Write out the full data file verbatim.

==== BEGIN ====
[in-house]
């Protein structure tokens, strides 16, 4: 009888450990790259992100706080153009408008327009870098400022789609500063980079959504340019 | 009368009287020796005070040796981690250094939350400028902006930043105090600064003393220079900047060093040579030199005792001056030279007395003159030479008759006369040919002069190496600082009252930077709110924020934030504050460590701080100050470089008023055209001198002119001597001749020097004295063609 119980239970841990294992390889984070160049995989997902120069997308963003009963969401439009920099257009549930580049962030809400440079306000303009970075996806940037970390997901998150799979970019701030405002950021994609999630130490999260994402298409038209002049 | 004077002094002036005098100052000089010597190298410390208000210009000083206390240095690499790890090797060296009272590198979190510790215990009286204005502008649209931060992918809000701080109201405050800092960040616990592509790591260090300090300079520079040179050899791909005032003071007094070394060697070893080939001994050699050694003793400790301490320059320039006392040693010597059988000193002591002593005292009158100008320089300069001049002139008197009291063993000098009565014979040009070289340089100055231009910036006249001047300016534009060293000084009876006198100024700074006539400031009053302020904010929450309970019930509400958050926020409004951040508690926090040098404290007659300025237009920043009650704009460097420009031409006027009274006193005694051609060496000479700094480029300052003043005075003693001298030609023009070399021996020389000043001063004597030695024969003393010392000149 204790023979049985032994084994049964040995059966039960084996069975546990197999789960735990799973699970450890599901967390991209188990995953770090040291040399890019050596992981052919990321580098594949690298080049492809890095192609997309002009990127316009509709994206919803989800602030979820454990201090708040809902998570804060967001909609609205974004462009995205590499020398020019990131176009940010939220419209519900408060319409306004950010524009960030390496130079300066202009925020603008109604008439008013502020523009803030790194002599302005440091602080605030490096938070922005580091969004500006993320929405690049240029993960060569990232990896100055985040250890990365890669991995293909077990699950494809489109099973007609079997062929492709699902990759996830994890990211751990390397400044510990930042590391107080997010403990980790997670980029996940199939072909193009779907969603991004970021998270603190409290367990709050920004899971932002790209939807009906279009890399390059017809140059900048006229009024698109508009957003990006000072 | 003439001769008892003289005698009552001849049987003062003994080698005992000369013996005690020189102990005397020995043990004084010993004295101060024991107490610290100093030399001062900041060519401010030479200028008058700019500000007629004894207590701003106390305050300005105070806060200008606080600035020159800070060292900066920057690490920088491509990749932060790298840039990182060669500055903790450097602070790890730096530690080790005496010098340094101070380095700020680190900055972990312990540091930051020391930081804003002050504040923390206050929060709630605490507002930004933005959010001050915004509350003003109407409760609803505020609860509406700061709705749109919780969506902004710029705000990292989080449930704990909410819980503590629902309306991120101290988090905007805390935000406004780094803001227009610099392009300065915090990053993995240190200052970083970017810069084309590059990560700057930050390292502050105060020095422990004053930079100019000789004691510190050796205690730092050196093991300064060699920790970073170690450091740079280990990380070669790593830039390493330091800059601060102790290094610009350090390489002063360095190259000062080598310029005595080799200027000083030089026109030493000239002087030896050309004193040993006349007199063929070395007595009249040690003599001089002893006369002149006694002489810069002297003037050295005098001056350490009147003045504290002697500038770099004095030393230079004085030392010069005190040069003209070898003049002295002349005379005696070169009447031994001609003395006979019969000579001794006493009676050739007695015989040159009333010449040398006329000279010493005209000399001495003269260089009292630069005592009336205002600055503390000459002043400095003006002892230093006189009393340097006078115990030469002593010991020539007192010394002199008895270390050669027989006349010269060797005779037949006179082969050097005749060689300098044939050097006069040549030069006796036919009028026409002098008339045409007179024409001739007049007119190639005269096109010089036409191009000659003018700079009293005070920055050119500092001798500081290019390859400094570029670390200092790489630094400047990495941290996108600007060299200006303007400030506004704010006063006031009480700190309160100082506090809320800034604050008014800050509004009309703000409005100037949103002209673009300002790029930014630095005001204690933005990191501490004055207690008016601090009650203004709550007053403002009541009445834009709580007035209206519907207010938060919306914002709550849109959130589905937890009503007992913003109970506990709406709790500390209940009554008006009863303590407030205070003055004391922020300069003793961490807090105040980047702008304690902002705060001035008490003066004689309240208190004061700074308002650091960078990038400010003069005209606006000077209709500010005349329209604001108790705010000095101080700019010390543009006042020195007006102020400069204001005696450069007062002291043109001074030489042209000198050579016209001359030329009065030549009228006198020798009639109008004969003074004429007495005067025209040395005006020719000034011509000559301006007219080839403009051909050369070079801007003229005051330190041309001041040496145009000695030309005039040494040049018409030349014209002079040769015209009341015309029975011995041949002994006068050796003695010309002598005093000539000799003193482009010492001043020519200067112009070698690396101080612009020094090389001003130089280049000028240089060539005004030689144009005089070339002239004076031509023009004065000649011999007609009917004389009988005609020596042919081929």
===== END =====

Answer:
[in-house]
């Protein structure tokens, strides 16, 4: 009888450990790259992100706080153009408008327009870098400022789609500063980079959504340019 | 009368009287020796005070040796981690250094939350400028902006930043105090600064003393220079900047060093040579030199005792001056030279007395003159030479008759006369040919002069190496600082009252930077709110924020934030504050460590701080100050470089008023055209001198002119001597001749020097004295063609 119980239970841990294992390889984070160049995989997902120069997308963003009963969401439009920099257009549930580049962030809400440079306000303009970075996806940037970390997901998150799979970019701030405002950021994609999630130490999260994402298409038209002049 | 004077002094002036005098100052000089010597190298410390208000210009000083206390240095690499790890090797060296009272590198979190510790215990009286204005502008649209931060992918809000701080109201405050800092960040616990592509790591260090300090300079520079040179050899791909005032003071007094070394060697070893080939001994050699050694003793400790301490320059320039006392040693010597059988000193002591002593005292009158100008320089300069001049002139008197009291063993000098009565014979040009070289340089100055231009910036006249001047300016534009060293000084009876006198100024700074006539400031009053302020904010929450309970019930509400958050926020409004951040508690926090040098404290007659300025237009920043009650704009460097420009031409006027009274006193005694051609060496000479700094480029300052003043005075003693001298030609023009070399021996020389000043001063004597030695024969003393010392000149 204790023979049985032994084994049964040995059966039960084996069975546990197999789960735990799973699970450890599901967390991209188990995953770090040291040399890019050596992981052919990321580098594949690298080049492809890095192609997309002009990127316009509709994206919803989800602030979820454990201090708040809902998570804060967001909609609205974004462009995205590499020398020019990131176009940010939220419209519900408060319409306004950010524009960030390496130079300066202009925020603008109604008439008013502020523009803030790194002599302005440091602080605030490096938070922005580091969004500006993320929405690049240029993960060569990232990896100055985040250890990365890669991995293909077990699950494809489109099973007609079997062929492709699902990759996830994890990211751990390397400044510990930042590391107080997010403990980790997670980029996940199939072909193009779907969603991004970021998270603190409290367990709050920004899971932002790209939807009906279009890399390059017809140059900048006229009024698109508009957003990006000072 | 003439001769008892003289005698009552001849049987003062003994080698005992000369013996005690020189102990005397020995043990004084010993004295101060024991107490610290100093030399001062900041060519401010030479200028008058700019500000007629004894207590701003106390305050300005105070806060200008606080600035020159800070060292900066920057690490920088491509990749932060790298840039990182060669500055903790450097602070790890730096530690080790005496010098340094101070380095700020680190900055972990312990540091930051020391930081804003002050504040923390206050929060709630605490507002930004933005959010001050915004509350003003109407409760609803505020609860509406700061709705749109919780969506902004710029705000990292989080449930704990909410819980503590629902309306991120101290988090905007805390935000406004780094803001227009610099392009300065915090990053993995240190200052970083970017810069084309590059990560700057930050390292502050105060020095422990004053930079100019000789004691510190050796205690730092050196093991300064060699920790970073170690450091740079280990990380070669790593830039390493330091800059601060102790290094610009350090390489002063360095190259000062080598310029005595080799200027000083030089026109030493000239002087030896050309004193040993006349007199063929070395007595009249040690003599001089002893006369002149006694002489810069002297003037050295005098001056350490009147003045504290002697500038770099004095030393230079004085030392010069005190040069003209070898003049002295002349005379005696070169009447031994001609003395006979019969000579001794006493009676050739007695015989040159009333010449040398006329000279010493005209000399001495003269260089009292630069005592009336205002600055503390000459002043400095003006002892230093006189009393340097006078115990030469002593010991020539007192010394002199008895270390050669027989006349010269060797005779037949006179082969050097005749060689300098044939050097006069040549030069006796036919009028026409002098008339045409007179024409001739007049007119190639005269096109010089036409191009000659003018700079009293005070920055050119500092001798500081290019390859400094570029670390200092790489630094400047990495941290996108600007060299200006303007400030506004704010006063006031009480700190309160100082506090809320800034604050008014800050509004009309703000409005100037949103002209673009300002790029930014630095005001204690933005990191501490004055207690008016601090009650203004709550007053403002009541009445834009709580007035209206519907207010938060919306914002709550849109959130589905937890009503007992913003109970506990709406709790500390209940009554008006009863303590407030205070003055004391922020300069003793961490807090105040980047702008304690902002705060001035008490003066004689309240208190004061700074308002650091960078990038400010003069005209606006000077209709500010005349329209604001108790705010000095101080700019010390543009006042020195007006102020400069204001005696450069007062002291043109001074030489042209000198050579016209001359030329009065030549009228006198020798009639109008004969003074004429007495005067025209040395005006020719000034011509000559301006007219080839403009051909050369070079801007003229005051330190041309001041040496145009000695030309005039040494040049018409030349014209002079040769015209009341015309029975011995041949002994006068050796003695010309002598005093000539000799003193482009010492001043020519200067112009070698690396101080612009020094090389001003130089280049000028240089060539005004030689144009005089070339002239004076031509023009004065000649011999007609009917004389009988005609020596042919081929």